While 3-D printers have become relatively cheap and available, 3-D scanners have lagged well behind. But now, an algorithm developed by Brown University researchers my help bring high-quality 3-D scanning capability to off-the-shelf digital cameras and smartphones.
"One of the things my lab has been focusing on is getting 3-D image capture from relatively low-cost components," said Gabriel Taubin, a professor in Brown's School of Engineering. "The 3-D scanners on the market today are either very expensive, or are unable to do high-resolution image capture, so they can't be used for applications where details are important."
Most high-quality 3-D scanners capture images using a technique known as structured light. A projector casts a series of light patterns on an object, while a camera captures images of the object. The ways in which those patterns deform over and around an object can be used to render a 3-D image. But for the technique to work, the pattern projector and the camera have to precisely synchronized, which requires specialized and expensive hardware.
The algorithm Taubin and his students have developed, however, enables the structured light technique to be done without synchronization between projector and camera, which means an off-the-shelf camera can be used with an untethered structured light flash. The camera just needs to have the ability to capture uncompressed images in burst mode (several successive frames per second), which many DSLR cameras and smartphones can do.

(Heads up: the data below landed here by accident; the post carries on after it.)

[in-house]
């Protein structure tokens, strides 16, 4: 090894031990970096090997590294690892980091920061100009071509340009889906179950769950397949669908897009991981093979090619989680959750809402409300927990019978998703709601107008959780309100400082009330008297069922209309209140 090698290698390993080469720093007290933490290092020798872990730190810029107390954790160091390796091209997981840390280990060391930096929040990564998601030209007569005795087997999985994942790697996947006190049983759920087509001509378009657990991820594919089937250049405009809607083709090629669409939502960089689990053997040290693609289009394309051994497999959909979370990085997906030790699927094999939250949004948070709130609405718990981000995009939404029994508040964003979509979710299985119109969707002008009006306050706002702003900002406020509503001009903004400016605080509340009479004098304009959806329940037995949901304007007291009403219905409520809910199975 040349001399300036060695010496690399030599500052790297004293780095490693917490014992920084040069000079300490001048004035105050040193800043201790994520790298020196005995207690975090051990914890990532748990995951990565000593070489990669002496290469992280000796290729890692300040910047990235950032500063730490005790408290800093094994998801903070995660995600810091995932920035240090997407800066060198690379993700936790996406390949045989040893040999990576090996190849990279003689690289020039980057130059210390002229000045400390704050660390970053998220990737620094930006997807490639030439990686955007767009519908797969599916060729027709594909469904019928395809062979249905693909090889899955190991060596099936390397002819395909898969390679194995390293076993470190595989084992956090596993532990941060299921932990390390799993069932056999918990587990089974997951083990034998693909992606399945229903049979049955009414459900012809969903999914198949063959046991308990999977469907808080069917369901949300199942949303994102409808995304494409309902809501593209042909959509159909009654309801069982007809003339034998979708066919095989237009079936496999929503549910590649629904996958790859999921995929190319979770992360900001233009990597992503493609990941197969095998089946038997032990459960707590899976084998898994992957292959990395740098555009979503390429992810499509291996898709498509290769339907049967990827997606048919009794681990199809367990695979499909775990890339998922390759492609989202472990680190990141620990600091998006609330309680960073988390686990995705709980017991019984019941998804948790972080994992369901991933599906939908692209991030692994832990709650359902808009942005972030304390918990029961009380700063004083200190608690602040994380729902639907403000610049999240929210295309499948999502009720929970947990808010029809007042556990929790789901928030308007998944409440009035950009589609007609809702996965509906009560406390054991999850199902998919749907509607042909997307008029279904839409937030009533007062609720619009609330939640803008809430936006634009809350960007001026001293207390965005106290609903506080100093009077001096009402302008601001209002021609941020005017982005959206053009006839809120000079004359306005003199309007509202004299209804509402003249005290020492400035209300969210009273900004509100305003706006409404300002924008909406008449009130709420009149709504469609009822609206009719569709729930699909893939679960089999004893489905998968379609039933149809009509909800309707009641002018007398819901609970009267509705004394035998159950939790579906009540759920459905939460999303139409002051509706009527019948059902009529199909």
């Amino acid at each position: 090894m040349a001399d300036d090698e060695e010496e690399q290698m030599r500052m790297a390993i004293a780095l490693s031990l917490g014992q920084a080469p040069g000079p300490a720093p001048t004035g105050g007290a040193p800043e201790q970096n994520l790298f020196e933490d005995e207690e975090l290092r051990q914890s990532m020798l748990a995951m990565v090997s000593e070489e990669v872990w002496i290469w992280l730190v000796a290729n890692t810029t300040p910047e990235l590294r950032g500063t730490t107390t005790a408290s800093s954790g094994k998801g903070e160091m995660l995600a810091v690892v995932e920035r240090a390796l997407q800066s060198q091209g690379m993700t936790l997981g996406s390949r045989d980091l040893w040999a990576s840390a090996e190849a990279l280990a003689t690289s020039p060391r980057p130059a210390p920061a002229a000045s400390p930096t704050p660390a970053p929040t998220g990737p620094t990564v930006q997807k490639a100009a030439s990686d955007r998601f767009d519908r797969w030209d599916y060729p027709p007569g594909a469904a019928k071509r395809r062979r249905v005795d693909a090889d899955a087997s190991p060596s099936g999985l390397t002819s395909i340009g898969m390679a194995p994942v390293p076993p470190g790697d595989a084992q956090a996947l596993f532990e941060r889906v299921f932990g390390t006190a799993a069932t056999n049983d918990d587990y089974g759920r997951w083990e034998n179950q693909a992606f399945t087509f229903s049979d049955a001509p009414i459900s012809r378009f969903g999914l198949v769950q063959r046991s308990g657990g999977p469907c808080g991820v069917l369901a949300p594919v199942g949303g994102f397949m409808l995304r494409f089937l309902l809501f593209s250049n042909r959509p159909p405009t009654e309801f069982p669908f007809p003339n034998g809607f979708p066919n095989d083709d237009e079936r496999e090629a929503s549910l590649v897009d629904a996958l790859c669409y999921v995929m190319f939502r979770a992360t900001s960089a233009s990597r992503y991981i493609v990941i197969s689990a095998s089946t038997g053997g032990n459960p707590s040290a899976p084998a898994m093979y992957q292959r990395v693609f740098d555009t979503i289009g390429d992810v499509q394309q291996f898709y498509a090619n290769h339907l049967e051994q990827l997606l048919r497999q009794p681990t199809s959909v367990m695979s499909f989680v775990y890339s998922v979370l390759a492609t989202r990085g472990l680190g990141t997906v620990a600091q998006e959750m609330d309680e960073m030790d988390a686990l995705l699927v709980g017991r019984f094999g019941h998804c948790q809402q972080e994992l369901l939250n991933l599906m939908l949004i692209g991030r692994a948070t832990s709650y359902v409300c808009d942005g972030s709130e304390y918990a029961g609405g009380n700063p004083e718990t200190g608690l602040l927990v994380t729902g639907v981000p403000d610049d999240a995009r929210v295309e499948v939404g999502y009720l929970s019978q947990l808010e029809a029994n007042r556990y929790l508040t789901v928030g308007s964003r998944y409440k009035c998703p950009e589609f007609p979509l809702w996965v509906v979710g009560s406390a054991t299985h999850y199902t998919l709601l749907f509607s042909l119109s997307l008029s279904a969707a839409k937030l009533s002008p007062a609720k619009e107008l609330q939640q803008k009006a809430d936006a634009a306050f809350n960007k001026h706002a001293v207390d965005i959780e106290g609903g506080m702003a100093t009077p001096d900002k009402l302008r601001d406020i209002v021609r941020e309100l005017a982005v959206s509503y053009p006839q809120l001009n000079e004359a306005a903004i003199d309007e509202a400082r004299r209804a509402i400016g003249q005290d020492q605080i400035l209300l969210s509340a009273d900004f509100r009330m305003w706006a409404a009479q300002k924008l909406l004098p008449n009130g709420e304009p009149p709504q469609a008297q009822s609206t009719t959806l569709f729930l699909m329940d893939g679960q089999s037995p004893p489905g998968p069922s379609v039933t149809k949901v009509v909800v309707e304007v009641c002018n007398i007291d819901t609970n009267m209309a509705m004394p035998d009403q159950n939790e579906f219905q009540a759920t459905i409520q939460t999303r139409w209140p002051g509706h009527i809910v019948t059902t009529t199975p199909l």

The researchers presented a paper describing the algorithm last month at the SIGGRAPH Asia computer graphics conference.
The problem in trying to capture 3-D images without synchronization is that the projector could switch from one pattern to the next while the image is in the process of being exposed. As a result, the captured images are mixtures of two or more patterns. A second problem is that most modern digital cameras use a rolling shutter mechanism. Rather than capturing the whole image in one snapshot, cameras scan the field either vertically or horizontally, sending the image to the camera's memory one pixel row at a time. As a result, parts of the image are captured a slightly different times, which also can lead to mixed patterns.
"That's the main problem we're dealing with," said Daniel Moreno, a graduate student who led the development of the algorithm. "We can't use an image that has a mixture of patterns. So with the algorithm, we can synthesize images--one for every pattern projected--as if we had a system in which the pattern and image capture were synchronized."
After the camera captures a burst of images, algorithm calibrates the timing of the image sequence using the binary information embedded in the projected pattern. Then it goes through the images, pixel by pixel, to assemble a new sequence of images that captures each pattern in its entirety. Once the complete pattern images are assembled, a standard structured light 3D reconstruction algorithm can be used to create a single 3-D image of the object or space.
In their SIGGRAPH paper, the researchers showed that the technique works just as well as synchronized structured light systems. During testing, the researchers used a fairly standard structured light projector, but team envisions working to develop a structured light flash that could eventually be used as an attachment to any camera, now that there's an algorithm that can properly assemble the images.